Where there was once a smile, there was now a sulk. It was the distinct appearance of someone who didn't want to be there. To everyone who could see Forcier's demeanor - either in person or on television - the suddenly embattled sophomore looked like he was ready to transfer.
Forcier said as much after the game, telling AnnArbor.com's Mike Rothstein, "All you need to know is I'm out." What else could that possibly mean, other than what every Michigan fan already suspected? Surely, Forcier didn't mean that he was simply out of the stadium for the day after the game had finished. Someone as familiar with the spotlight as Forcier has become likely knew what he was saying.
Soon thereafter, Forcier's father attempted to put out the fire that his son had started. Talking to the AP's Larry Lage, Michael Forcier said it was "150 percent fact" that Tate was staying at Michigan. He chalked up the statement to frustration.
Maybe we should also count reckless emotion among the factors. Forcier, after all, is still just a kid. How many of us encountered some adversity early in our college careers, wondered if we were in the right place, and perhaps considered that everything might be better in a different situation, perhaps one closer to home?
We've seen this with previous quarterbacks at Michigan. Scott Dreisbach lost his job to Brian Griese. More famously, Tom Brady felt unfairly treated, as Lloyd Carr desperately tried to keep Drew Henson happy enough that he wouldn't go play baseball. But Brady's father and the Michigan coaches convinced Brady to stay, that he'd be a better quarterback and man for going through this. And they were right. Now, Brady is the NFL's golden boy, flashing Super Bowl jewelry with an international supermodel on his arm.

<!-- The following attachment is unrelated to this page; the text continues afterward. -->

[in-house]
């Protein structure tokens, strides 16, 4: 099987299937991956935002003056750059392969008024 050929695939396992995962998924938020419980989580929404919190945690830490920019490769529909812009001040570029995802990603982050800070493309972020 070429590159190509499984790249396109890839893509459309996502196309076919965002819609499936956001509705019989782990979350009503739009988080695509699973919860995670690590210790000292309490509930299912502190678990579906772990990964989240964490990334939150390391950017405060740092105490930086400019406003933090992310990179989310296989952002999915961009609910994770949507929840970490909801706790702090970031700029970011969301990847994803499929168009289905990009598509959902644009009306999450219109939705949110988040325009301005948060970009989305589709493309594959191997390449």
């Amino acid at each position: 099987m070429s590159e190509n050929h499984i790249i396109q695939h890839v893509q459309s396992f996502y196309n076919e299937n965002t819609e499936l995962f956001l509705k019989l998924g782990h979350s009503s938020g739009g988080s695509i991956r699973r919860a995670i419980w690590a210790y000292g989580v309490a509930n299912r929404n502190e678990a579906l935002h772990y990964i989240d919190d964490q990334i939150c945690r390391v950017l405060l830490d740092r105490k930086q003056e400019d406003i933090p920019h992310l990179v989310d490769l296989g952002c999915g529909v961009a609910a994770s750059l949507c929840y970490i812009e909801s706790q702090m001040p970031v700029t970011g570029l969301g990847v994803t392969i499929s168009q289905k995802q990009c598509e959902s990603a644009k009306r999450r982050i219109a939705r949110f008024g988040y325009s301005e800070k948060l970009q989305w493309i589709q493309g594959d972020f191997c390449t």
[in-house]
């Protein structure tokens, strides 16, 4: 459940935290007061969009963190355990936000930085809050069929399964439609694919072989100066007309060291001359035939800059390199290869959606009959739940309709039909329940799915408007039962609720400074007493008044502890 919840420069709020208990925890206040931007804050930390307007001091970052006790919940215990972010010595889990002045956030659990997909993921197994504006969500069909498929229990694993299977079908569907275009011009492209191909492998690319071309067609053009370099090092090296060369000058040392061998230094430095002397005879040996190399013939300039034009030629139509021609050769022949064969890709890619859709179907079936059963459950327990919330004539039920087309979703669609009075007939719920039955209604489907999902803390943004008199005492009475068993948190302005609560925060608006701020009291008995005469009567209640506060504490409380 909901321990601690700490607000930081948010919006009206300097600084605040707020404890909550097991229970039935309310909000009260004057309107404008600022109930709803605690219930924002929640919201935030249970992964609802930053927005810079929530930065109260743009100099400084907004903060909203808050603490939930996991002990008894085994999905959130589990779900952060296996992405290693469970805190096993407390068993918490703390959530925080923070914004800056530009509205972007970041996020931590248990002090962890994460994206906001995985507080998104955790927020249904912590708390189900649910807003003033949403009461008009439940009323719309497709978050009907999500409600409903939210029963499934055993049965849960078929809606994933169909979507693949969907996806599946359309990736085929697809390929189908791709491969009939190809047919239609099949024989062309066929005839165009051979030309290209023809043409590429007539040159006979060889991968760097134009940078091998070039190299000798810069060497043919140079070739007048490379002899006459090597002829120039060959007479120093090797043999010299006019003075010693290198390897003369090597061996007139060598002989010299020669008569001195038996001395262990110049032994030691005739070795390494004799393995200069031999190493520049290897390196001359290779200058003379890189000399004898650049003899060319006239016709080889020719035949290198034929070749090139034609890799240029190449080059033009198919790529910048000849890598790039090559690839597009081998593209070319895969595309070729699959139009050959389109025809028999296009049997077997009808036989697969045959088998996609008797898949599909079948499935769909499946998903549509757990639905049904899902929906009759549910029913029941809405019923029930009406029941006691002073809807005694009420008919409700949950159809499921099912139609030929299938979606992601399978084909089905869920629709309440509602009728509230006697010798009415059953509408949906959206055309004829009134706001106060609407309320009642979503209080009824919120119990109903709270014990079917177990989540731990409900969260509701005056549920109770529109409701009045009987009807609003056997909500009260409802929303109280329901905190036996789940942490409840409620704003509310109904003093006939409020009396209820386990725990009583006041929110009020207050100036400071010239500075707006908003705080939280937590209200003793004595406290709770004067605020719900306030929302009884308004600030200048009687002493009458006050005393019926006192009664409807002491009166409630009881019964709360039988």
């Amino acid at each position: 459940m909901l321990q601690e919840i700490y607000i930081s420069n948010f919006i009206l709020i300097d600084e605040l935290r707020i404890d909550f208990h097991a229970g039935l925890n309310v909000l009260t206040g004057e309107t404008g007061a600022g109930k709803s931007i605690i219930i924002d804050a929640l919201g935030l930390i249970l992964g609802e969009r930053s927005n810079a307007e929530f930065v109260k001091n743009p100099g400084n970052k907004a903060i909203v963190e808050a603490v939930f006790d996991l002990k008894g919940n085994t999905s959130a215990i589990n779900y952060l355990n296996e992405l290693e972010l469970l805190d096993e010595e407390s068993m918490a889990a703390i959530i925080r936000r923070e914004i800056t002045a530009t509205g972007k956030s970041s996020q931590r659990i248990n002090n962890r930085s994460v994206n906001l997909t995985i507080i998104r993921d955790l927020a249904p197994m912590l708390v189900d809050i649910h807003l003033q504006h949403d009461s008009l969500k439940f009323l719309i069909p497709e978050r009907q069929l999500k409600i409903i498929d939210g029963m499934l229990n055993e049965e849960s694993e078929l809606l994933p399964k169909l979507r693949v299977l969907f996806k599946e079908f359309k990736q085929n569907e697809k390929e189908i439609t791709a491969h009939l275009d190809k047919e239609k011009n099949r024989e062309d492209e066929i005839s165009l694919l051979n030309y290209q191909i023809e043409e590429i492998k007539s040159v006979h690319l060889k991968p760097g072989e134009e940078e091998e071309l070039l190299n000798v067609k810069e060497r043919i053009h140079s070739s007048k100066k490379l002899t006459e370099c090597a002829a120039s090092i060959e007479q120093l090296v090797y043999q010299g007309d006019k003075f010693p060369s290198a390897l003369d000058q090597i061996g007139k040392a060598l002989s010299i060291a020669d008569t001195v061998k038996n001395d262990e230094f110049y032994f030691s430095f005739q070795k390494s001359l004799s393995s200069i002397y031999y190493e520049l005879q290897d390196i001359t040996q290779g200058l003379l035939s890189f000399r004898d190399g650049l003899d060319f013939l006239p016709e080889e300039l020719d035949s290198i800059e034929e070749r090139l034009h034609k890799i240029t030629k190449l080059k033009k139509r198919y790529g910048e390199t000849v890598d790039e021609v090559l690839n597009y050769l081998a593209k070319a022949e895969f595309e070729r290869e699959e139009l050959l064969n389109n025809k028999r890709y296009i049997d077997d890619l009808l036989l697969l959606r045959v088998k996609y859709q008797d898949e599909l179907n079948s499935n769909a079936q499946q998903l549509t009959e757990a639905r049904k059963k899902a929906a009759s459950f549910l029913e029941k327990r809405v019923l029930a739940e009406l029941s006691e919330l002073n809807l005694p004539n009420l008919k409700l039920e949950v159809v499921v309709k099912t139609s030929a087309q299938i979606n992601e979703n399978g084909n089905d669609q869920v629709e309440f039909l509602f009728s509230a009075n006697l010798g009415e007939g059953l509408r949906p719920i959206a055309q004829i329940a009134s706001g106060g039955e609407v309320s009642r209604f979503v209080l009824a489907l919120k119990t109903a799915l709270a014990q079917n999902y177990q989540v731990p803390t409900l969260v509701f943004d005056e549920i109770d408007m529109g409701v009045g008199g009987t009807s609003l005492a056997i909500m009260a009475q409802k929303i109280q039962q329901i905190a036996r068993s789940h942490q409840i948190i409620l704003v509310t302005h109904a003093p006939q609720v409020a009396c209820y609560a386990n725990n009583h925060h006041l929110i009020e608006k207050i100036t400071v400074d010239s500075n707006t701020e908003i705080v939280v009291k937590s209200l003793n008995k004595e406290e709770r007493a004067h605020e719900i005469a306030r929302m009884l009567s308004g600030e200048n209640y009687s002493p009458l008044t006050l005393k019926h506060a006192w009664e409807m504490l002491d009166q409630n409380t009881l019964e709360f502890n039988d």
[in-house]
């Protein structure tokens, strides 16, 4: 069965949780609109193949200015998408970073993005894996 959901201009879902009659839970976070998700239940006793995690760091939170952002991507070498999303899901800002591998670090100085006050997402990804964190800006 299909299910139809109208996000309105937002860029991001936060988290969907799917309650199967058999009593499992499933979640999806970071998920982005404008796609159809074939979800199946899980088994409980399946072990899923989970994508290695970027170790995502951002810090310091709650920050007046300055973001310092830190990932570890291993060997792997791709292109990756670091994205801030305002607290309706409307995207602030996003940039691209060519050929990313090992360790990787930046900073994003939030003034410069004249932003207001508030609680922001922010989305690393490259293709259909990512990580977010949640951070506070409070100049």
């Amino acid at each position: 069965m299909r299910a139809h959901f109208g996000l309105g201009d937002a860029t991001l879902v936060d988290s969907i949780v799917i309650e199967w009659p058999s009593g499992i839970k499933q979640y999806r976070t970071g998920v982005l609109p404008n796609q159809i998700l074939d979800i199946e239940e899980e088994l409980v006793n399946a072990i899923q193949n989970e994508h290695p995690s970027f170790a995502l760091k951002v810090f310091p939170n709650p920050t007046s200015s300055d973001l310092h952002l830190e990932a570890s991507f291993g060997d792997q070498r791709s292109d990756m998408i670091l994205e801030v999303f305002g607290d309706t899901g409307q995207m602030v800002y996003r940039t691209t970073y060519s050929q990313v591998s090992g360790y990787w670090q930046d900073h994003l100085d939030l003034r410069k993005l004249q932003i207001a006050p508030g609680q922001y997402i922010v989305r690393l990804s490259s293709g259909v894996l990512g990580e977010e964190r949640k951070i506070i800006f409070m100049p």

Obviously, such a fate isn't guaranteed for Forcier if he stays. Simply in terms of physical attributes, Brady looked more like a NFL quarterback than Forcier. (And of course, Brady played in a far more pro-friendly offense.) However, there is something to be said for handling difficulties and making them work for you. Rodriguez has shown that every position is always under competition. No one should ever feel like they don't have a chance. Especially in a sport like football, where a player is one hit away from leaving the field.
But maybe that mindset no longer applies to college football. Players want to play. They're not beholden to the classic programs anymore, not willing to wait their turn. They'll go to so-called lesser programs if it means seeing the field sooner. Or they'll search for the ideal situation for them, even if it means sitting out a year, as Ryan Mallett did when he left Michigan for Arkansas. And if Forcier wants to prove to NFL scouts and executives that he can succeed despite his size, he has to play. He can't do that from a sideline.
Forcier wouldn't be the first college quarterback who's had to split time. And several of those players have succeeded under such circumstances. Eventually, they won the respect of teammates, coaches and fans for not giving up. Those are the types of stories that often make college football so rewarding to follow.
Anyone's entitled to change his or her mind, especially someone as young as a college sophomore. But if Forcier has already made the decision to leave Michigan, then it's probably best that he go. It does no one any good if he continues to sulk on the bench. If Forcier believes that the coaches have decided that Robinson and Gardner are the future, and that he may as well stop trying to compete, then he's taking away an opportunity - not to mention a scholarship - from someone who wants to be there.